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By Michelle F. Solomon
Tension is at the heart and soul of Thinking Cap Theatre’s Mud, a three-hander by Maria Irene Fornes, now at The Vanguard in Fort Lauderdale.
Director Nicole Stodard puts her stamp on the dramatic 17-scene play, most noticeably bringing a brightness to the dingy world of Mae (Gretchen Porro), Lloyd (Christian Vandepas), and Henry (Alex Alvarez) through creative staging, an impeccably interesting soundtrack, and finding three actors who are willing to go out on a limb with her.
Fornes sets her sights on showing an unabashed view of extreme poverty in her 1983 play, but there’s no time reference here. For the characters, poverty is timeless.
Mae and Lloyd live somewhere in the backwoods of America, yet close enough to a city that they have access to education and medical clinics. They live in squalor, in an old farmhouse left to Mae by her father. Tractor tires double as a lounge chair and floor to ceiling windows made of plastic keep out the rain. There are pigs to tend to and Lloyd, who has become a surrogate sibling to Mae by way of her father, is the farmhand, although he is as much of an animal as the creatures he tends to.
A man in his 20s, Lloyd’s mental capacity is that of an eight-year-old boy. He is suffering from an illness that has rendered him impotent and, at the outset of the play, he is refusing to go to a clinic despite Mae’s urging, which is less than kind. “You’ll die like a pig in the mud and your skin will bloat in the mud,” she tells him.
Not only is Lloyd physically filthy, covered in dried dirt, but he’s “dirty” in another way. Fornes shows his animal side when he tells Mae he’s engaged in fornication with one of the farm’s pigs named Betsy.
This is the stark reality of the script. People stuck in their condition – stuck in the mud, so to speak. But Mae has plans to better herself – she’ll get out of her filthy living and die, when she does, in a hospital with clean, white sheets. Her way of dreaming of breaking free.
A family friend, Henry, enters the picture and creates even more tension in the household. Mae is drawn to his intelligence – he can read some of the long words from the pamphlet she brings home that describes Lloyd’s disease. She tells him she’s drawn to his knowledge, which makes him attractive to Mae. He’s not much above the two, however, his jacket covered in mud, and in need of a place to live. When Henry becomes paralyzed and can no longer speak, he too becomes a hindrance to Mae – just another impediment to her moving forward.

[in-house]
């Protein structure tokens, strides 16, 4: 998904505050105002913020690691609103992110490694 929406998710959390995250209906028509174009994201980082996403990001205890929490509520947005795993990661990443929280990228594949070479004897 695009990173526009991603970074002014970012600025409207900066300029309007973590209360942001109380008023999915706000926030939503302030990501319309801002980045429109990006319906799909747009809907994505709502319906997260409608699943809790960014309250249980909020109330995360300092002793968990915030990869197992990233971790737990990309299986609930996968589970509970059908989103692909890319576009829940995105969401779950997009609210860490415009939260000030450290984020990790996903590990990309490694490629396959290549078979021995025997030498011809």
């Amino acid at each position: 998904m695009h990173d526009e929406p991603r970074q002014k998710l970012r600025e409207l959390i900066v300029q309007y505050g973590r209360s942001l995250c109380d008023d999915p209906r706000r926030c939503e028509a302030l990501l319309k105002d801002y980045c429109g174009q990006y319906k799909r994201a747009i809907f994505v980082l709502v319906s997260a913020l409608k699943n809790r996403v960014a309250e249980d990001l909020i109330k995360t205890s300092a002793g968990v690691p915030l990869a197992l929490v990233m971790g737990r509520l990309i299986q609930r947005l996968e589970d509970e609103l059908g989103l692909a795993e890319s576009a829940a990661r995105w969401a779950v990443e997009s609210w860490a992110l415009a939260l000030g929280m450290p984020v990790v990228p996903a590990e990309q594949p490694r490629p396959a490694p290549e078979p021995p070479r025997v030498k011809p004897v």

The play is difficult – Fornes’s stark reality is angry, sometimes dark, and often gritty. What Thinking Cap brings to Mud is a way that finds the beauty in the muck. Stodard relishes the playwright’s words – discovering the poetry in them. She’s also created poetry in motion between each scene as the characters move through the scenes against a soundscape that adds to the heightening tension.
The slo-mo shows the almost monotonous routine that keeps them afloat – Mae getting her lesson book, the three sitting down to soup, bread and butter – and then some of the more dramatic moments – Mae’s irritation with the man-child Lloyd and later, her impatience with both Lloyd and Henry.
Bathed in a pink light, the characters move through time with a soundtrack of string selections that are far from pretty – some screechy and high pitched – industrial and mechanical. Three songs accompany Mae’s journey – Appalachian a capella folk songs by Jean Ritchie with lyrics that seem to speak to Mae’s deliverance.
Stodard has built these devices in as Mud calls for either blackouts between scenes or character freezes. She’s brought light into the darkness of the play, which adds a dimension of hope – somewhere, perhaps in some future time and maybe not with these folks, but with people plagued by poverty in general.
She’s chosen a smart cast who work perfectly as a trio, an absolute must. Porro creates Mae to have the temperament of a cage bird, pecking at Lloyd and then at Henry. The tension she builds into Mae works as a slow burn against what Vandepas has created in Lloyd as a firecracker who is constantly igniting and Alvarez’s subdued Henry, who seems to trudge through life as if he’s slogging through mud. When Henry becomes paralyzed, Alvarez turns his character into a pitiful and pleading man-child, too. The two men’s characterizations act as bookends trapping Mae in their own muck.
There’s so much to see and feel in Mud, from the beauty of the words by the Mother of Avant-Garde Playwriting to Stodard’s deep understanding of the portrayal to the actors who dive heart and soul into every inch of it.
Mud, runs through Nov. 6, 2016. 8 p.m., Thursday, Friday, Saturday, 5 p.m., Sunday. $35. Running time: 90 minutes without intermission. Thinking Cap Theatre, The Vanguard, 1501 S. Andrews Avenue, Ft. Lauderdale, (813) 220-1546. thinkingcaptheatre.com